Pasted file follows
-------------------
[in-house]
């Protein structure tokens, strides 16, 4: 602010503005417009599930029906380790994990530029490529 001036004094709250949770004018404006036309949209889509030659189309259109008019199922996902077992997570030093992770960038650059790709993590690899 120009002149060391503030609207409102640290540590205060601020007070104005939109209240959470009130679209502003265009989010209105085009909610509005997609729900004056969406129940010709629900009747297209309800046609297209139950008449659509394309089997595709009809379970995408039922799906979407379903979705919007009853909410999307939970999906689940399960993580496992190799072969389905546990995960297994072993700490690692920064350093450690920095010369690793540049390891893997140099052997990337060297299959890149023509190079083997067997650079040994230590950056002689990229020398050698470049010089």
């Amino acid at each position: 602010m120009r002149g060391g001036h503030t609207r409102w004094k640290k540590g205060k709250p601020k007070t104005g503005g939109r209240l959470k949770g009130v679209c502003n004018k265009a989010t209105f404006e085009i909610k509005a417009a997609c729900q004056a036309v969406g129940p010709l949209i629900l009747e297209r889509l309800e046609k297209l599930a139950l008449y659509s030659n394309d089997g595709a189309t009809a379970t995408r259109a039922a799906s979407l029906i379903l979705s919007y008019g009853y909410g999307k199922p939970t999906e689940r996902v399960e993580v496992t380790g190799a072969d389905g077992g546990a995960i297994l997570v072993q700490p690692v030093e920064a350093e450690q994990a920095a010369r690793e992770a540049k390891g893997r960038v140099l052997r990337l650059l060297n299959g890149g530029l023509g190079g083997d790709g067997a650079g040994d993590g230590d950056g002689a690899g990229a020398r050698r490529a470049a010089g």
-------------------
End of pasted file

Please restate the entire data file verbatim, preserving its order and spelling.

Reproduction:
[in-house]
């Protein structure tokens, strides 16, 4: 602010503005417009599930029906380790994990530029490529 001036004094709250949770004018404006036309949209889509030659189309259109008019199922996902077992997570030093992770960038650059790709993590690899 120009002149060391503030609207409102640290540590205060601020007070104005939109209240959470009130679209502003265009989010209105085009909610509005997609729900004056969406129940010709629900009747297209309800046609297209139950008449659509394309089997595709009809379970995408039922799906979407379903979705919007009853909410999307939970999906689940399960993580496992190799072969389905546990995960297994072993700490690692920064350093450690920095010369690793540049390891893997140099052997990337060297299959890149023509190079083997067997650079040994230590950056002689990229020398050698470049010089």
């Amino acid at each position: 602010m120009r002149g060391g001036h503030t609207r409102w004094k640290k540590g205060k709250p601020k007070t104005g503005g939109r209240l959470k949770g009130v679209c502003n004018k265009a989010t209105f404006e085009i909610k509005a417009a997609c729900q004056a036309v969406g129940p010709l949209i629900l009747e297209r889509l309800e046609k297209l599930a139950l008449y659509s030659n394309d089997g595709a189309t009809a379970t995408r259109a039922a799906s979407l029906i379903l979705s919007y008019g009853y909410g999307k199922p939970t999906e689940r996902v399960e993580v496992t380790g190799a072969d389905g077992g546990a995960i297994l997570v072993q700490p690692v030093e920064a350093e450690q994990a920095a010369r690793e992770a540049k390891g893997r960038v140099l052997r990337l650059l060297n299959g890149g530029l023509g190079g083997d790709g067997a650079g040994d993590g230590d950056g002689a690899g990229a020398r050698r490529a470049a010089g």